In the past not as many people were aware an alternative os to what ms had to offer existed. But now more of them are, and prepared to experiment with them. The fact that more user friendly packages are available, and often free, is very encouraging. Once the word spreads even more widely about them, and people recount their, hopefully positive, experiences with them, who needs vista ?
Freespire and linspire and the like are examples of the ms alternatives i touched on above. These, at last, appear to come in much easier to install and use packages with many useful applications included as standard.
ms excluding third party vendors from integrating their software with windows is outragous
I think the delays are making things better because it shows people M$ is making an effort to refine code instead of just shipping it like XP was.
Linux is still hard to use. [This is from the viewpoint of most computer users.]
There is still no out of the box solution that comes standard with MS. Lack of driver support, lack of codec support, non-universal repositories. These are all things that must be improved significantly before we even see another 10% of MS's business drift over to the opensource desktop. Linspire, Freespire have taken a lot of steps in the right direction, but it's still not enough. Understandable, because hardware manufacturers make drivers for Windows only, not caring about things like a Ubuntu distrobution more than half the time, but this is the hurdle that keeps many from making any sort of switch.
And plus, Mac's are about as expensive as a MS distro.
There are better products already, and there always were for people who wanted to use the computer as a technical work platform, not as a toy. The fact that I can even use Windows in a productive way is because I installed a truckload of third party applications, most of them coming directly from the UNIX world.
Microsoft hasn't introduced much "new" technology at all. The Internet itself was created, developed, improved all on UNIX, and most of Microsoft pushed as a "revolution" was a disaster (Active Channel, ActiveX). To claim Microsoft is the leader because they have the best technology is like claiming McDonalds is so popular because their food is the best: nobody in his right mind would believe such absurdity.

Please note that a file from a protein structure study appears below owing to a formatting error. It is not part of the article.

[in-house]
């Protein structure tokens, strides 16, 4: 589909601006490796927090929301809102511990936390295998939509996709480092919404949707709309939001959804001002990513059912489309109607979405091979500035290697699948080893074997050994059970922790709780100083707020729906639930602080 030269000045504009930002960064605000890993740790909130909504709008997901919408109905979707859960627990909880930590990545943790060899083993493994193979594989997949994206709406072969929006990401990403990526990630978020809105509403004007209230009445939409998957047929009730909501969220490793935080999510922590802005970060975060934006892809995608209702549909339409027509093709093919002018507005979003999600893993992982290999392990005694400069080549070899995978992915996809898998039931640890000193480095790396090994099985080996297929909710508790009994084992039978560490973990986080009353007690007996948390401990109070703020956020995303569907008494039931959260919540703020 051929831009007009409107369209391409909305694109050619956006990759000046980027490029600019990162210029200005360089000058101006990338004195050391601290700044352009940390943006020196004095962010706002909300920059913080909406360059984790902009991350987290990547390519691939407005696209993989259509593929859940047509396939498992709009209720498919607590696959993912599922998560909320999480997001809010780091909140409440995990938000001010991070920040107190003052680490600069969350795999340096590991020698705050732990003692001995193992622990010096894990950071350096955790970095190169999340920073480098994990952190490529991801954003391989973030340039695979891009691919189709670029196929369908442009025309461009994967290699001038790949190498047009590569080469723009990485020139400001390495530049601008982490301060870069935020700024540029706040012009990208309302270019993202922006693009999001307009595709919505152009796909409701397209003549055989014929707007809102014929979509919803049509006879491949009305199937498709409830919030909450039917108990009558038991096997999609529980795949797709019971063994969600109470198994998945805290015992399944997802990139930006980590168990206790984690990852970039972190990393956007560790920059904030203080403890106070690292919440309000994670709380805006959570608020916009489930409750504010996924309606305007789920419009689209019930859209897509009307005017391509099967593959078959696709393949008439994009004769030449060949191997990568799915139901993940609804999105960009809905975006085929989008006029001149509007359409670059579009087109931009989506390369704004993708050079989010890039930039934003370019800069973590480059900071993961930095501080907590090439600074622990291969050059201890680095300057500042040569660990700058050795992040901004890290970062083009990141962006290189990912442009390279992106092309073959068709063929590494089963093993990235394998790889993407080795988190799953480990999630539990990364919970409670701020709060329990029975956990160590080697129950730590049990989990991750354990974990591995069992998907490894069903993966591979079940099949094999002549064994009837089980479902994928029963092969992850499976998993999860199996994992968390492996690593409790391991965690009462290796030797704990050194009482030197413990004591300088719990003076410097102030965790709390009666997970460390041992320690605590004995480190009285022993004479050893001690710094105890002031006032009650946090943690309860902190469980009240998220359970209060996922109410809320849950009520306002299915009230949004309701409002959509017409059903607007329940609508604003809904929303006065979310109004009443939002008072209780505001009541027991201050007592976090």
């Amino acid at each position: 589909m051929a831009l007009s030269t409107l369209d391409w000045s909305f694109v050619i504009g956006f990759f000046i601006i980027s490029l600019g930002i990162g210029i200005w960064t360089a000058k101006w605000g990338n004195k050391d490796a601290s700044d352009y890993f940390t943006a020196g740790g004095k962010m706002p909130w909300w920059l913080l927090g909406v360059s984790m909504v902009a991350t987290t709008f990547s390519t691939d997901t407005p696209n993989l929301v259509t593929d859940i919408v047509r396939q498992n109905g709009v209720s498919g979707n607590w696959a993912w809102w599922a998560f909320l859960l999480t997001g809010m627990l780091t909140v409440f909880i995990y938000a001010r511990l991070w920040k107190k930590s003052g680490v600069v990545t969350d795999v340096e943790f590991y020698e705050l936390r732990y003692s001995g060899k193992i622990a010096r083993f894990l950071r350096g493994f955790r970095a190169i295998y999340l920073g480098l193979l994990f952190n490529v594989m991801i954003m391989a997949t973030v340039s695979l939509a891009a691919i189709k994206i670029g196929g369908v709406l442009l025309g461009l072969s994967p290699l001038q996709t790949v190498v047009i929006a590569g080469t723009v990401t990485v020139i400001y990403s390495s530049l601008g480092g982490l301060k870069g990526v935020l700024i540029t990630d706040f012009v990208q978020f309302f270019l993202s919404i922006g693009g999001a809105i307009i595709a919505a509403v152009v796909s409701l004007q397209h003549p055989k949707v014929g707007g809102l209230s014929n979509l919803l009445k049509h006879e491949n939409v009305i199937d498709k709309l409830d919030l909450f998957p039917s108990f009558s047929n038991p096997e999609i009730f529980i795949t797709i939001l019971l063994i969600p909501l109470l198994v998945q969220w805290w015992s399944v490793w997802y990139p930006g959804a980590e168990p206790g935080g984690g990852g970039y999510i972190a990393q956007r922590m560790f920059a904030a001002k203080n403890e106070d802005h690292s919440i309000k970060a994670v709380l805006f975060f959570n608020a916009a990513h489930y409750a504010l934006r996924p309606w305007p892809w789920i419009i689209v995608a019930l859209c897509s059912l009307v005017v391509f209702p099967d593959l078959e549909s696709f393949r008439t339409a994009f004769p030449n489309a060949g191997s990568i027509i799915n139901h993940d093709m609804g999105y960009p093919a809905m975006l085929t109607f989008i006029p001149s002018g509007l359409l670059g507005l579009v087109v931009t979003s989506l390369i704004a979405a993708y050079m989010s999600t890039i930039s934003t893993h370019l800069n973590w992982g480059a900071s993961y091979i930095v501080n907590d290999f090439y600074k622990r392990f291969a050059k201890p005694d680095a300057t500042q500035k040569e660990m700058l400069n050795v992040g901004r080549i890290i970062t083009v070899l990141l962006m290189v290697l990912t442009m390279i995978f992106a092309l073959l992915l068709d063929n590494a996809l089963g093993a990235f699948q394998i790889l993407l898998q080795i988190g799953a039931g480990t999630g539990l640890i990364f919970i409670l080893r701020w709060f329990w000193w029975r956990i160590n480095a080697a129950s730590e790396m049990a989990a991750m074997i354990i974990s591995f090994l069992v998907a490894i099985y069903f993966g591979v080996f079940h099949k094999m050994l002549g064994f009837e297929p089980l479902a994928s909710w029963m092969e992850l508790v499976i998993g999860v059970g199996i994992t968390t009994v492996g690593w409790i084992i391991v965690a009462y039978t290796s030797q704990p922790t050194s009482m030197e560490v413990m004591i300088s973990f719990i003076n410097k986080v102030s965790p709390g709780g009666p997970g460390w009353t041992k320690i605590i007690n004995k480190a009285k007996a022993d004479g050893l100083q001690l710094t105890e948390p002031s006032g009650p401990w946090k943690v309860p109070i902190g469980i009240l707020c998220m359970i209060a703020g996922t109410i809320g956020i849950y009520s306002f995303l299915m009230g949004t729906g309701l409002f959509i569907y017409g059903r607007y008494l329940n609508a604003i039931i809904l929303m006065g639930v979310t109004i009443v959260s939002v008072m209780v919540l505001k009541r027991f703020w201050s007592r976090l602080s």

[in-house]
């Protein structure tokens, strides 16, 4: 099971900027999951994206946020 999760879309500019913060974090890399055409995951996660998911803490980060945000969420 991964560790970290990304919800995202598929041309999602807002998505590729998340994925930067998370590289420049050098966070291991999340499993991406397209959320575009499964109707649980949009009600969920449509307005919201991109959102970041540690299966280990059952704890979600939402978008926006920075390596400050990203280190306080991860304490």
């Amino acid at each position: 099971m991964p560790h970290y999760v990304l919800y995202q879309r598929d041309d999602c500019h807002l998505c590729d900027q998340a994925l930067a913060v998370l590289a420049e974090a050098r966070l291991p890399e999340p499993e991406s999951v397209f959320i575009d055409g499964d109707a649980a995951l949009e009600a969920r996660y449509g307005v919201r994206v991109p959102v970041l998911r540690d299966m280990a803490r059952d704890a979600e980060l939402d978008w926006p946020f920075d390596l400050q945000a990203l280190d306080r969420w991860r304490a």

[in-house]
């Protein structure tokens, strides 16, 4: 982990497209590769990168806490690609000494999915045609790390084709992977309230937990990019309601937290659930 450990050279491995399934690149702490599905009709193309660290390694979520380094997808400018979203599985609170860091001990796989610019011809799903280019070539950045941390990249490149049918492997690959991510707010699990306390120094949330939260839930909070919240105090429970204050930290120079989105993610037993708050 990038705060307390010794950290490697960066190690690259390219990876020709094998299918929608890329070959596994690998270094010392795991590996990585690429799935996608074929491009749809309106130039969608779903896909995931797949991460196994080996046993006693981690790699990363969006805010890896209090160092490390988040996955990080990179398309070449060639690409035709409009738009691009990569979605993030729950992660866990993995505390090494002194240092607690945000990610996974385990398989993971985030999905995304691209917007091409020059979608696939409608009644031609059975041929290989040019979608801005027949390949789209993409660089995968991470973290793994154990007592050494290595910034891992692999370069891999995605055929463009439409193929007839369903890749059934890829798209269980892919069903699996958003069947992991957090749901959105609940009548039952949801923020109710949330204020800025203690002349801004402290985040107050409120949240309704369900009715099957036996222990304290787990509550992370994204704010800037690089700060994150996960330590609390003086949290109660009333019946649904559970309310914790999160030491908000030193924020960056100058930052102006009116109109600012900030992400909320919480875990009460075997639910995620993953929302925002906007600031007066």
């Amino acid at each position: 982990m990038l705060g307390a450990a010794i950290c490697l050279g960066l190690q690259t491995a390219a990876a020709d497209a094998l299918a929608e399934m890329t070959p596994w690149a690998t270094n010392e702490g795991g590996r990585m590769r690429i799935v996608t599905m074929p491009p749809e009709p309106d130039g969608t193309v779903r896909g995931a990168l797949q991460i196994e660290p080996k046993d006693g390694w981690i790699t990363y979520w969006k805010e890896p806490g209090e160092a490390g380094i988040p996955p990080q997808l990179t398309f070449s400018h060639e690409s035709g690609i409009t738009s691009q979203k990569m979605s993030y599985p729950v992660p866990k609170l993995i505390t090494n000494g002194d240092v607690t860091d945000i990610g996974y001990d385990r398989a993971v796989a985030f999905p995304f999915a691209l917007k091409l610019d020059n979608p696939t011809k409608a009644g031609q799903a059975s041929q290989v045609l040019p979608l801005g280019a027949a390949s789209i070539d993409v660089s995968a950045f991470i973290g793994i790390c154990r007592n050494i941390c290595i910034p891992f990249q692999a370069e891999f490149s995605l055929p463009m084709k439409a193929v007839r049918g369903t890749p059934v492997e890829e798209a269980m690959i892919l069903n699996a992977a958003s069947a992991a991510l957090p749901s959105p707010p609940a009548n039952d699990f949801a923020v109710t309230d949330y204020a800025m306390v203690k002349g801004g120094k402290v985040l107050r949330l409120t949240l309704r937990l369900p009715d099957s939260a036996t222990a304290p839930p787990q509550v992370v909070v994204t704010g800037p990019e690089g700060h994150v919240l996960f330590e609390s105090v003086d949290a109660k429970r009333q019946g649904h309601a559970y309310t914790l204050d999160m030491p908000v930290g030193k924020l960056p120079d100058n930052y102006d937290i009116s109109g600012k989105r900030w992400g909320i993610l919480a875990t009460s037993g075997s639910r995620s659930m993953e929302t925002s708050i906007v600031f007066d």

I agree. I feel that having millions of eyes on code creates more secure code than closed source. I recently tried three distros of Linux for the first time, Xandros, Mandriva, and Ubuntu. I did not like the first two very much, but was very surprised by the third. Ubuntu performed far better than I imagined.
You are correct to point out that I am assuming that people will migrate to Vista. This assumption is based on my observation of what happened when Windows 98 and Windows XP were released. It is an assumption nevertheless and I do not deny that, but it is an assumption that I am willing to bet on. What I think will happen is that people and businesses will eventually migrate to Vista, but that the migration will occur at a slow rate. Of course there will be an immediate jump by the early adopters, but most businesses will migrate more slowly and with more caution. Rest assured that the migration will occur and within 3 - 5 years of the release of Vista, we will be talking about XP like we do 98 now.
With all do respect, and I do respect you, what you say about UNIX is true and agree with your comments on third party applications. However, your assessment of Microsoft is problematic, in my mind. One only need go back to the introduction of Windows understand what things were like before Microsoft got involved and fully appreciate what they've done. You may be technically correct with your claim that Microsoft has not introduced "much new technology," although I'm not going to agree with that statement wholeheartedly, but if you consider Microsoft's product Windows XP in its entirity as a form of technology (i.e. a stable OS with all of its capabilities), then I think you will understand what I am saying.
Your McDonald's analogy is interesting.
I will modify it to be a little more precise. To claim that Microsoft is not the leader knowing that they control an overwhelming majority of the marketshare is like claiming that McDonalds is not the fast food king knowing the current state of fast food sales: nobody in his/her right mind would believe such absurdity.